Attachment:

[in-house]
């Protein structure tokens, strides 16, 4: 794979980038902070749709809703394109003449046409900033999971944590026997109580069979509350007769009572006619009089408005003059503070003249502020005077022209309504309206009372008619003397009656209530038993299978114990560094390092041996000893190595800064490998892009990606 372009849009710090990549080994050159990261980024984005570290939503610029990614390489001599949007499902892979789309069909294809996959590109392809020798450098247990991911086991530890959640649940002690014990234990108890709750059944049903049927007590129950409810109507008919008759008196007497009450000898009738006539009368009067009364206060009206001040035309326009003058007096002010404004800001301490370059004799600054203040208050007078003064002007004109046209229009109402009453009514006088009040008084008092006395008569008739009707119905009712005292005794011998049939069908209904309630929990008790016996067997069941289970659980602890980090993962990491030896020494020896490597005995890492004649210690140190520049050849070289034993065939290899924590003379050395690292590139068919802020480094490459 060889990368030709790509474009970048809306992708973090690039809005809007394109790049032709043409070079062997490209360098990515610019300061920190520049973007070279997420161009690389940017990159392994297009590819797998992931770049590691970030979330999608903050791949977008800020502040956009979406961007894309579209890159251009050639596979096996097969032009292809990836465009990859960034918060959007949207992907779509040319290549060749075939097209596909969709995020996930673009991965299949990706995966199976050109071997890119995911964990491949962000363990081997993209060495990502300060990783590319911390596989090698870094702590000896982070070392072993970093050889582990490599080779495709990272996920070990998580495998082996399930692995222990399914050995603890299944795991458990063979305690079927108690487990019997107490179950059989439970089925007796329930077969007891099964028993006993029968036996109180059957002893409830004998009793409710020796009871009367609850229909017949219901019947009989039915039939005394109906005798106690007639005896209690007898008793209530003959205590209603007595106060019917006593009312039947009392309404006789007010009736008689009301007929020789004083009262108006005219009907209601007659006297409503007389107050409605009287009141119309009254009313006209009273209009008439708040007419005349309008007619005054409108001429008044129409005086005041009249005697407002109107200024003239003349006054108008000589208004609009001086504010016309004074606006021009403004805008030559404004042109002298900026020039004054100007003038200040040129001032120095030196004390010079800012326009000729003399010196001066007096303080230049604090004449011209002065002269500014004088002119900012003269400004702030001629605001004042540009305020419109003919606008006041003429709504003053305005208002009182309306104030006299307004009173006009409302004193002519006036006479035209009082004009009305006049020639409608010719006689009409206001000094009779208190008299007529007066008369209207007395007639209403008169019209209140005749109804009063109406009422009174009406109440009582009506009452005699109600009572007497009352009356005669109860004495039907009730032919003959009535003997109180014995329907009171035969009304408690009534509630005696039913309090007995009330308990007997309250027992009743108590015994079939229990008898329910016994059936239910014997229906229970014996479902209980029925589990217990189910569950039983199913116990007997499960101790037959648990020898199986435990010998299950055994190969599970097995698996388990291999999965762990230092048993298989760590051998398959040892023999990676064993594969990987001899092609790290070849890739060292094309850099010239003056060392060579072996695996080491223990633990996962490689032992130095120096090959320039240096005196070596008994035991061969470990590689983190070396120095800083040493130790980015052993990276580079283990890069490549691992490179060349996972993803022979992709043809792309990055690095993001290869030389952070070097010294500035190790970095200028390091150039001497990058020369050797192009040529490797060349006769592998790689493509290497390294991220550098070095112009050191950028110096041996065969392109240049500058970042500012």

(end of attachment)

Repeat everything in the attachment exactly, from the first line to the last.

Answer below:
[in-house]
């Protein structure tokens, strides 16, 4: 794979980038902070749709809703394109003449046409900033999971944590026997109580069979509350007769009572006619009089408005003059503070003249502020005077022209309504309206009372008619003397009656209530038993299978114990560094390092041996000893190595800064490998892009990606 372009849009710090990549080994050159990261980024984005570290939503610029990614390489001599949007499902892979789309069909294809996959590109392809020798450098247990991911086991530890959640649940002690014990234990108890709750059944049903049927007590129950409810109507008919008759008196007497009450000898009738006539009368009067009364206060009206001040035309326009003058007096002010404004800001301490370059004799600054203040208050007078003064002007004109046209229009109402009453009514006088009040008084008092006395008569008739009707119905009712005292005794011998049939069908209904309630929990008790016996067997069941289970659980602890980090993962990491030896020494020896490597005995890492004649210690140190520049050849070289034993065939290899924590003379050395690292590139068919802020480094490459 060889990368030709790509474009970048809306992708973090690039809005809007394109790049032709043409070079062997490209360098990515610019300061920190520049973007070279997420161009690389940017990159392994297009590819797998992931770049590691970030979330999608903050791949977008800020502040956009979406961007894309579209890159251009050639596979096996097969032009292809990836465009990859960034918060959007949207992907779509040319290549060749075939097209596909969709995020996930673009991965299949990706995966199976050109071997890119995911964990491949962000363990081997993209060495990502300060990783590319911390596989090698870094702590000896982070070392072993970093050889582990490599080779495709990272996920070990998580495998082996399930692995222990399914050995603890299944795991458990063979305690079927108690487990019997107490179950059989439970089925007796329930077969007891099964028993006993029968036996109180059957002893409830004998009793409710020796009871009367609850229909017949219901019947009989039915039939005394109906005798106690007639005896209690007898008793209530003959205590209603007595106060019917006593009312039947009392309404006789007010009736008689009301007929020789004083009262108006005219009907209601007659006297409503007389107050409605009287009141119309009254009313006209009273209009008439708040007419005349309008007619005054409108001429008044129409005086005041009249005697407002109107200024003239003349006054108008000589208004609009001086504010016309004074606006021009403004805008030559404004042109002298900026020039004054100007003038200040040129001032120095030196004390010079800012326009000729003399010196001066007096303080230049604090004449011209002065002269500014004088002119900012003269400004702030001629605001004042540009305020419109003919606008006041003429709504003053305005208002009182309306104030006299307004009173006009409302004193002519006036006479035209009082004009009305006049020639409608010719006689009409206001000094009779208190008299007529007066008369209207007395007639209403008169019209209140005749109804009063109406009422009174009406109440009582009506009452005699109600009572007497009352009356005669109860004495039907009730032919003959009535003997109180014995329907009171035969009304408690009534509630005696039913309090007995009330308990007997309250027992009743108590015994079939229990008898329910016994059936239910014997229906229970014996479902209980029925589990217990189910569950039983199913116990007997499960101790037959648990020898199986435990010998299950055994190969599970097995698996388990291999999965762990230092048993298989760590051998398959040892023999990676064993594969990987001899092609790290070849890739060292094309850099010239003056060392060579072996695996080491223990633990996962490689032992130095120096090959320039240096005196070596008994035991061969470990590689983190070396120095800083040493130790980015052993990276580079283990890069490549691992490179060349996972993803022979992709043809792309990055690095993001290869030389952070070097010294500035190790970095200028390091150039001497990058020369050797192009040529490797060349006769592998790689493509290497390294991220550098070095112009050191950028110096041996065969392109240049500058970042500012």